The Environmental Protection Agency (EPA) will review and reconsider revisions to technology-based effluent limitations guidelines (ELG) and standards finalized by the Obama administration in September 2015.
Power generators around the nation have been readying to comply with the rule that sets the first federal limits on the levels of toxic metals in wastewater discharges from steam electric power plants. Plants had been expected to comply with the rule between 2018 and 2023, depending on when they need a new Clean Water Act permit.
As with nearly every environmental rule promulgated by the Obama administration, the ELG rule has been challenged in court by a coalition of utilities led by the Southwestern Electric Power Co. That case, Southwestern Elec. Power Co. v. EPA, et al, No. 15-60821, currently under review by the Fifth Circuit, consolidates seven separate petitions for review.
According to a statement issued by the EPA on April 13, the agency said it would review and reconsider the rule, which it noted, “has been estimated to cost $480 million per year and has a reported average cost of $1.2 billion per year during the first five years of compliance.”
It also noted that the EPA had issued an administrative stay to delay the compliance deadlines for the ELG rule as long as the litigation was ongoing.
EPA Administrator Scott Pruitt said in the statement: “This action is another example of EPA implementing President Trump’s vision of being good stewards of our natural resources, while not developing regulations that hurt our economy and kill jobs.”
The EPA’s decision to review the rule and stay the compliance deadlines, however, is likely in response to a March 24 petition from the Utility Water Act Group calling on the agency to reconsider the rule. The industry group—which describes itself as a “voluntary, ad hoc, non-profit, unincorporated group of 163 individual energy companies and three national trade associations of energy companies: the Edison Electric Institute, the National Rural Electric Cooperative Association, and the American Public Power Association”—claimed in the petition that the rule would cause negative impacts on jobs due to the excessive costs of compliance.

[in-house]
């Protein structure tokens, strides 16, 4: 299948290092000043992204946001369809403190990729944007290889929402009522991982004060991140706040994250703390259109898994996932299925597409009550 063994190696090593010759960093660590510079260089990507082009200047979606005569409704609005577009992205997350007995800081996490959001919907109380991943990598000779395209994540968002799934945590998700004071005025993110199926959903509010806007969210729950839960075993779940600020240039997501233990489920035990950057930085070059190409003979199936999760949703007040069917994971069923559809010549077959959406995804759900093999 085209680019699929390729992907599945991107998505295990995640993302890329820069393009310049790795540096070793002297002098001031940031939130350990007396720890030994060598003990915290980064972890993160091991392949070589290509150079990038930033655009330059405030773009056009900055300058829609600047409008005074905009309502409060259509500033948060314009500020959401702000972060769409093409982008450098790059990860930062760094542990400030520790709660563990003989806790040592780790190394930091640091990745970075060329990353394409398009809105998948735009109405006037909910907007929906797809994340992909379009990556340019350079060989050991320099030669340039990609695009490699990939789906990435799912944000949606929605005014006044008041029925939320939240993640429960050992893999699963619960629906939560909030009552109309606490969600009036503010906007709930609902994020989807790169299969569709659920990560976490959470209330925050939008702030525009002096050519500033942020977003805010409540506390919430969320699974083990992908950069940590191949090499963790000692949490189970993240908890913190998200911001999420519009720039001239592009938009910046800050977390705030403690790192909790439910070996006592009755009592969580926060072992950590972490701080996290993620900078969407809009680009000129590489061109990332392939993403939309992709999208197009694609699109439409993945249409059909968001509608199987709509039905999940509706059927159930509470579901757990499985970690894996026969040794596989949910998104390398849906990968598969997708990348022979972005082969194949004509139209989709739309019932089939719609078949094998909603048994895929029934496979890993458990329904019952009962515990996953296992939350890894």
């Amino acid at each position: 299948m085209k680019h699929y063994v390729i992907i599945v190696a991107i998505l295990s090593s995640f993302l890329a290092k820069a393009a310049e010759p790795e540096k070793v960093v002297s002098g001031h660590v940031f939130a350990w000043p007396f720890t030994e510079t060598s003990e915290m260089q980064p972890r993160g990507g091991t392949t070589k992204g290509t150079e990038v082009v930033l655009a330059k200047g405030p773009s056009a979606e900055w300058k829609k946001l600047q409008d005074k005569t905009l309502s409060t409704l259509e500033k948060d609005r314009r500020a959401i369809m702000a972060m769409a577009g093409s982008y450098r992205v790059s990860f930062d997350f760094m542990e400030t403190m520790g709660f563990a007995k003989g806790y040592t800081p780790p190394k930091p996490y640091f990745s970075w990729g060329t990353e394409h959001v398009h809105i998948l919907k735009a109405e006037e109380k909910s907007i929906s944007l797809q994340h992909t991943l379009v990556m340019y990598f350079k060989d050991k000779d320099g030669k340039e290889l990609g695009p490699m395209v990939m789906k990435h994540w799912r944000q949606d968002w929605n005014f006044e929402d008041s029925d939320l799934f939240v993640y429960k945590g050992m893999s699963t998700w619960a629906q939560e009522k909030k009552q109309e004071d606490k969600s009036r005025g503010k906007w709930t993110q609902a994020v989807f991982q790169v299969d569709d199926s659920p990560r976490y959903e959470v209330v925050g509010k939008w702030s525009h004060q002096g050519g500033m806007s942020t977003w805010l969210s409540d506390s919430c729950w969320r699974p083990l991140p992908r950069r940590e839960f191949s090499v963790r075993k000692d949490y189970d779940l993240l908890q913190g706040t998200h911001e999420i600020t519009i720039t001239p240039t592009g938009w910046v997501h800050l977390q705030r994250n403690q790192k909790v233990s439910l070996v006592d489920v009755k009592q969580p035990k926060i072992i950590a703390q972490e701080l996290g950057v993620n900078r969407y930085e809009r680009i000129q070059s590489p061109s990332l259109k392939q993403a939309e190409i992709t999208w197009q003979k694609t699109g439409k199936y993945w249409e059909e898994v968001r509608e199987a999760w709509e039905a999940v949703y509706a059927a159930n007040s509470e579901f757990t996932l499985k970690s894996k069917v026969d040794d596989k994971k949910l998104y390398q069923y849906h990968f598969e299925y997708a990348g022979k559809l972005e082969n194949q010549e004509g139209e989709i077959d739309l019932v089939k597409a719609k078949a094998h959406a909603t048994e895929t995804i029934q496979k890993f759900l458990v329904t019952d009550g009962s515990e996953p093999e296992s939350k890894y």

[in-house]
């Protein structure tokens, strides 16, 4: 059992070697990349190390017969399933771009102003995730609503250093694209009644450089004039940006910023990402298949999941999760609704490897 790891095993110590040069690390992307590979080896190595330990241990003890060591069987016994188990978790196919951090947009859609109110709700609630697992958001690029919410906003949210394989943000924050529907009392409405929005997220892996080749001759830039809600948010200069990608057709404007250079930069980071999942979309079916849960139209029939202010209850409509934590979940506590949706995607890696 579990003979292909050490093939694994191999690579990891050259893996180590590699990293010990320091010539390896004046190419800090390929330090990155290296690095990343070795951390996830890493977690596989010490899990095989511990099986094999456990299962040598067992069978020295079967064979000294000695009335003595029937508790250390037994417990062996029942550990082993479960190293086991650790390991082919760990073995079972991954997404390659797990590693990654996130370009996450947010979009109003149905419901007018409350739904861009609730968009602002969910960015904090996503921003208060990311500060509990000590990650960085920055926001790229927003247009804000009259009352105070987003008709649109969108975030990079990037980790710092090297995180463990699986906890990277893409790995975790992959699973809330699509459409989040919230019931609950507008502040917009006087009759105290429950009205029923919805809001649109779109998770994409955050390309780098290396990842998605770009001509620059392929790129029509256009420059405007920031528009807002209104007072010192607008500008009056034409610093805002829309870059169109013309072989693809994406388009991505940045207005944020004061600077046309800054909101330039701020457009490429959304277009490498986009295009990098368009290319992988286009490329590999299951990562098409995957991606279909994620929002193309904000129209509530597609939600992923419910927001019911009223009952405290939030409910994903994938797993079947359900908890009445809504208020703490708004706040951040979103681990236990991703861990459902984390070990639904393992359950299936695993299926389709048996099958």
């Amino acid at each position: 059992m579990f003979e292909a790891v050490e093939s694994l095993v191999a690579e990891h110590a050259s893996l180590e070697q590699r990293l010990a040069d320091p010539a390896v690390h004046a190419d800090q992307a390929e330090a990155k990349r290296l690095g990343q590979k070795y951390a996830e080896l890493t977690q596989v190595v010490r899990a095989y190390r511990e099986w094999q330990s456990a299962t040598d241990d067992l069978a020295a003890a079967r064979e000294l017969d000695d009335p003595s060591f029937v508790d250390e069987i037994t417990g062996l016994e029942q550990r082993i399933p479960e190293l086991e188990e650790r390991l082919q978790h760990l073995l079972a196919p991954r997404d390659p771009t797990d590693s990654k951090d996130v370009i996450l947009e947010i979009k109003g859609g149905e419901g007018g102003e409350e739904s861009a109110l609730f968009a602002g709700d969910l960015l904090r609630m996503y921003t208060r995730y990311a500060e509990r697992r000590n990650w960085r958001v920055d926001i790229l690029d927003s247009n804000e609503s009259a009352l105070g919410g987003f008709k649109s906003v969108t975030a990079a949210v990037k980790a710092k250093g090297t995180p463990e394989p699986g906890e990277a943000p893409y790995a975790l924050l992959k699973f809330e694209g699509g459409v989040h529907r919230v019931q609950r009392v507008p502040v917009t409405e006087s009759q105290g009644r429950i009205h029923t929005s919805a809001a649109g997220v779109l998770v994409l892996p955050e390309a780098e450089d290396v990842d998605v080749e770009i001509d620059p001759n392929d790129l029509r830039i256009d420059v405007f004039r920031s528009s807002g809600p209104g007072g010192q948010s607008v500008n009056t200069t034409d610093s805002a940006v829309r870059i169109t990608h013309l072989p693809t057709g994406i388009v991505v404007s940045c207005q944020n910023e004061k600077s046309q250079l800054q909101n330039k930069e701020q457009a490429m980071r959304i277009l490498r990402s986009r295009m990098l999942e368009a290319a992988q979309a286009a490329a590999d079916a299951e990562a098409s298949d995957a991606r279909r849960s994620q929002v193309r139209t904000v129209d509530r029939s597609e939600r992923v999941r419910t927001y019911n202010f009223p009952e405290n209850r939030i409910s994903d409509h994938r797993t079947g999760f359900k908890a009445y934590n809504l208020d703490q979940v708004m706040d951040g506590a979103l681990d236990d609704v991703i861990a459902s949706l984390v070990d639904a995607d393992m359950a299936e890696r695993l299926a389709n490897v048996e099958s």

Costs, it said, “were grossly underestimated by EPA.”
Dynegy, the petition claims, estimated its costs of compliance with the ELG rule to total approximately $308 million, “with $41 million to be spent in less than one year and $178 million to be spent within three years.” Similarly, it says, NRG Energy anticipates that its total ELG costs will be approximately $200 million. American Electric Power expects that ELG Rule compliance costs between 2018 and 2023 could range from $400 million to $550 million. The group also claims that smaller, local utilities are also experiencing high compliance costs relative to their lower numbers of ratepayers.
The group also said the rule would cause regulatory burdens, forcing plant closures.
As could be expected, environmental groups railed against the EPA’s decision to review the rule. “Trump’s attempt to halt these clean water protections for mercury, lead, and arsenic from coal power plants is dangerous and irresponsible. After years of peer-reviewed studies, extensive input from medical experts and scientists, and thorough review of public comments, the EPA made the right call in finalizing strong clean water protections against coal plants dumping toxic heavy metals into our waterways,” said Mary Anne Hitt, who heads the Sierra Club’s Beyond Coal campaign.
“Trump claimed he wanted EPA to go ‘back to basics’ and focus on clean air and water in his Administration, but one of the first actions by his EPA Administrator is an attempt to gut an important water pollution safeguard. This is appalling.”
—Sonal Patel, associate editor (@POWERmagazine, @sonalcpatel)